Development of problem-solving skills and documentation in a therapeutics course with a large enrollment
Eric Boyce: 0000-0002-5447-9016
Conference Title/Conference Publication
American Association of Colleges of Pharmacy
July 18-22, 2009
Date of Presentation
Objectives: To describe the methods and outcomes in the development of problem-solving and documentation abilities in a therapeutics course with a large enrollment. Method: Information from the course syllabus and data from formative and summative evaluations of student performance and the course were collected. Narrative and simple descriptive analyses were used to characterize the details of the course, student performance, and course evaluations. Bivariate and multivariate analyses will be used to determine associations among student performance in problem-solving and documentation portions of the course to performance on quizzes, exams, and other assessments. Results: Each of 212 students was enrolled into a lecture-based therapeutics course and a medium size (55 student) discussion session. Performance evaluations included solving therapeutics cases in small groups, pairs, and individually as the semester progressed. An ill-defined problem format was used in the discussion sessions. In order to pass the course, all students must demonstrate a level of competence in problem solving and documenting abilities. Students have demonstrated initial improvement during the first half of the course in problem solving and documentation abilities. Initial informal, formative course evaluations have been positive. Relationships among student performance will be evaluated. Implications: These results will provide insights into the development of problem-solving and documenting abilities in a large class setting. This course model has the potential to enhance these abilities in large and medium size lecture-based courses in addition to courses that are or are not coordinated with small group breakout sessions.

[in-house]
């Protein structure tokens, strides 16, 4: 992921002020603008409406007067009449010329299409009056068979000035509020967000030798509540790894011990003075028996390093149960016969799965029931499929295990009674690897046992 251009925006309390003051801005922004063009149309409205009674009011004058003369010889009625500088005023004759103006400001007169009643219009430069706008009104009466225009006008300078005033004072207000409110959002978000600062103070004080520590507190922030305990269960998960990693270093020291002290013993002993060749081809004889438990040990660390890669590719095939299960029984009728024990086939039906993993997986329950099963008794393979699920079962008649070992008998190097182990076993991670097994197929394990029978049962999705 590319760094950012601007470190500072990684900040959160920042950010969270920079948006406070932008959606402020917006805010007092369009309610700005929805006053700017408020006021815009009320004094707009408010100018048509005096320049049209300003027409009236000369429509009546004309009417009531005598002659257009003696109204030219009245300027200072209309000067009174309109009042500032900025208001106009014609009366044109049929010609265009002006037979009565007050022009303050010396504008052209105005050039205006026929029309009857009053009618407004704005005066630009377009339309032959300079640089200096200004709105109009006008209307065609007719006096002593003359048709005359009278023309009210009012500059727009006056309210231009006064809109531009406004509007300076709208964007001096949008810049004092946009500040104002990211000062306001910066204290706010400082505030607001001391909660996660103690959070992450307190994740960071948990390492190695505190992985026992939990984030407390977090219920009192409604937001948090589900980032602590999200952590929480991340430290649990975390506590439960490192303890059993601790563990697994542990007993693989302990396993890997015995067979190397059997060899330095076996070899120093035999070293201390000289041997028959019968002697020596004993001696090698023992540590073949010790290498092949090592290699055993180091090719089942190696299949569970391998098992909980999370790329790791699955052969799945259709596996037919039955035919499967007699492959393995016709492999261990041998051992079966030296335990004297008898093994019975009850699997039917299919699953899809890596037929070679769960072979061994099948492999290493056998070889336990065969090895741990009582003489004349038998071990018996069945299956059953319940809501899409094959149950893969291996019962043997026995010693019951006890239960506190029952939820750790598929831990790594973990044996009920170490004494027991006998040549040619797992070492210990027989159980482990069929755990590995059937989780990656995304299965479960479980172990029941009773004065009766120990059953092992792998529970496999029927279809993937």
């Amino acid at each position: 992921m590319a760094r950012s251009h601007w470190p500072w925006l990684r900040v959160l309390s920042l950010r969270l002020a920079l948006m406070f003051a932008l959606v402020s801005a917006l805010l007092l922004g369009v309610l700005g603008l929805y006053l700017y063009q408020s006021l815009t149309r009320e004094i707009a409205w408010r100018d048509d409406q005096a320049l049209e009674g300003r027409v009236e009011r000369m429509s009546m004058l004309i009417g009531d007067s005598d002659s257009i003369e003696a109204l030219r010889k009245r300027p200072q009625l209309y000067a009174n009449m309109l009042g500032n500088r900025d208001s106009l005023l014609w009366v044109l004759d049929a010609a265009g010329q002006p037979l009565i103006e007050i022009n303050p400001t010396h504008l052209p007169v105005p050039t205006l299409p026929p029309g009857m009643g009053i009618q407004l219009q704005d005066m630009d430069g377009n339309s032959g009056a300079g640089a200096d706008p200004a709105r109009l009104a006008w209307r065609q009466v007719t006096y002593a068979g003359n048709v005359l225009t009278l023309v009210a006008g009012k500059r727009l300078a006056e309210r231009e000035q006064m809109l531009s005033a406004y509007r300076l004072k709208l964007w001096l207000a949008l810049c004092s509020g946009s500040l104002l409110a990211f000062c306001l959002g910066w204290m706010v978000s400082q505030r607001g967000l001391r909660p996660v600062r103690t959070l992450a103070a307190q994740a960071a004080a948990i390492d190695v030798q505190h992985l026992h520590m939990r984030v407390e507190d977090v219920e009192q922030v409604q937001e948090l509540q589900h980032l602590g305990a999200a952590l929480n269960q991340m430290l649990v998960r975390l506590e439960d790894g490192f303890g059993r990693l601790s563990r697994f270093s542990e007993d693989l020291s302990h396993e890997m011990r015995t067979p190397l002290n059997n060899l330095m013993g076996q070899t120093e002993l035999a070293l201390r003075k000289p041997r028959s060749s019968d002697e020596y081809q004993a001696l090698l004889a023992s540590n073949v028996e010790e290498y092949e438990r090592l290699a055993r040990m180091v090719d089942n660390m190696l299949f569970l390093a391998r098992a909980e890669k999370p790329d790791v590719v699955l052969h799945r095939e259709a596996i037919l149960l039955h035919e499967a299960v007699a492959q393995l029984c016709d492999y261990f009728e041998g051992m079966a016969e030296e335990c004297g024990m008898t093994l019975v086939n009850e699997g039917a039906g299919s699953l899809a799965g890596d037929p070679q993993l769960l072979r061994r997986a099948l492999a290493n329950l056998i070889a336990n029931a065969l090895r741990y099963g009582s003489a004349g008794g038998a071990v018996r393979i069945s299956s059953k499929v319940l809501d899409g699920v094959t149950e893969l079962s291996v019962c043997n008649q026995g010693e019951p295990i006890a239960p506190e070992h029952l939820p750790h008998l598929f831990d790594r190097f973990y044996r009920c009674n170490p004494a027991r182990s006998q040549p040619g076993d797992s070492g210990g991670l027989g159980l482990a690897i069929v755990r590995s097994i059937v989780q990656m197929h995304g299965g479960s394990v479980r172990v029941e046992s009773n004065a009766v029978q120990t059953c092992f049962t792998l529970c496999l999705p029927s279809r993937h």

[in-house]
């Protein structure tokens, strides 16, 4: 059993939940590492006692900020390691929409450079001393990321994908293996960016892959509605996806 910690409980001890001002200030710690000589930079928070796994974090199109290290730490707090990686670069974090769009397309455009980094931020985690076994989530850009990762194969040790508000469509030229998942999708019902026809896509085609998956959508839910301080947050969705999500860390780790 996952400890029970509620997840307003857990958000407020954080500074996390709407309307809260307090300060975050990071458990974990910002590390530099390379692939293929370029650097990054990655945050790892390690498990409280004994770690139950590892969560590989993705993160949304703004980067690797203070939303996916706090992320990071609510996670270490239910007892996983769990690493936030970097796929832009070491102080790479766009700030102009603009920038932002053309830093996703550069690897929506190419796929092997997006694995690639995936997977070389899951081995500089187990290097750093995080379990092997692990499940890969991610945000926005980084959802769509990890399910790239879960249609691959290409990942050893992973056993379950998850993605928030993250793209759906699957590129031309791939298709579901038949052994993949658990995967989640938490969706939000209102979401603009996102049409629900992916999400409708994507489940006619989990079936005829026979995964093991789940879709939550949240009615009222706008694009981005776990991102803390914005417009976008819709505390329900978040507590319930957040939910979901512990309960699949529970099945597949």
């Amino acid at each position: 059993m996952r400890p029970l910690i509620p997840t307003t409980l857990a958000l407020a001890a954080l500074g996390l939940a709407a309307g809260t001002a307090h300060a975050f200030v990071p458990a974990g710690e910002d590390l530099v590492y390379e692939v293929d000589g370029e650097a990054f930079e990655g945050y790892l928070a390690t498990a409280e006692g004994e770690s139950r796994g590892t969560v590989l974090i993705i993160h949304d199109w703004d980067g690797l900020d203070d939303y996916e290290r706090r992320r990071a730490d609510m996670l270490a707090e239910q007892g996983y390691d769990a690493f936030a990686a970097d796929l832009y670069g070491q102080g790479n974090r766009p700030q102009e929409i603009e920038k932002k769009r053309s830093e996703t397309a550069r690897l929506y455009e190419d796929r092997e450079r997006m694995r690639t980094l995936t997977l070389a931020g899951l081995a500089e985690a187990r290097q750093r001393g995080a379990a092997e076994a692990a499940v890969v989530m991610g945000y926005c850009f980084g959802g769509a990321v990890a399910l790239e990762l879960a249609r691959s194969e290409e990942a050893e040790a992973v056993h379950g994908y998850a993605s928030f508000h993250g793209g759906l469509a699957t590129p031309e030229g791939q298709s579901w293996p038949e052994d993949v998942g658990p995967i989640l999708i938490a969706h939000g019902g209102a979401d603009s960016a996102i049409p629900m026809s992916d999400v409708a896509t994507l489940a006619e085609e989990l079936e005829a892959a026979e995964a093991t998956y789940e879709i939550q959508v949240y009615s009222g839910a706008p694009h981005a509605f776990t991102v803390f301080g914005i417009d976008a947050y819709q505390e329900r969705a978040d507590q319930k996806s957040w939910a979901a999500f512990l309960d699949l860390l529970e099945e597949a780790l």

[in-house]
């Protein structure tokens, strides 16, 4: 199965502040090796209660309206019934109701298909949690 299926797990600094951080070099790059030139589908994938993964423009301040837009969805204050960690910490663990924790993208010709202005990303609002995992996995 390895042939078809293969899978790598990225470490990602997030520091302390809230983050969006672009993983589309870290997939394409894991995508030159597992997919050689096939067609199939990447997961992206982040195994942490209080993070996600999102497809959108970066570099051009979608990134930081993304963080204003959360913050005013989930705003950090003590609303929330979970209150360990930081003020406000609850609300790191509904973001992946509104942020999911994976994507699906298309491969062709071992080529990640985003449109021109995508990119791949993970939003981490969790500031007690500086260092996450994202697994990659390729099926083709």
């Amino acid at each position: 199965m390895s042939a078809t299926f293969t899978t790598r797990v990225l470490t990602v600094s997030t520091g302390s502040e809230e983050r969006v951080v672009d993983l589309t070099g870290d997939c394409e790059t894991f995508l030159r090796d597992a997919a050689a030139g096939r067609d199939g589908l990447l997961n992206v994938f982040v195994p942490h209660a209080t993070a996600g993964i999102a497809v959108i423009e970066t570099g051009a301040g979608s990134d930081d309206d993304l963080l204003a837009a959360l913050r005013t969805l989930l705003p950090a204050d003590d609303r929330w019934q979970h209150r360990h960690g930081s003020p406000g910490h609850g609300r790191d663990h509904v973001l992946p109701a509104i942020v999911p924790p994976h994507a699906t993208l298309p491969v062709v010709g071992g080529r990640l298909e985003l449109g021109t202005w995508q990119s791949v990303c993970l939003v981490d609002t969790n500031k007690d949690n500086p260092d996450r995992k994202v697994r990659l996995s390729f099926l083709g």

Boyce, Eric G., "Development of problem-solving skills and documentation in a therapeutics course with a large enrollment" (2009). School of Pharmacy Faculty Presentations. 292.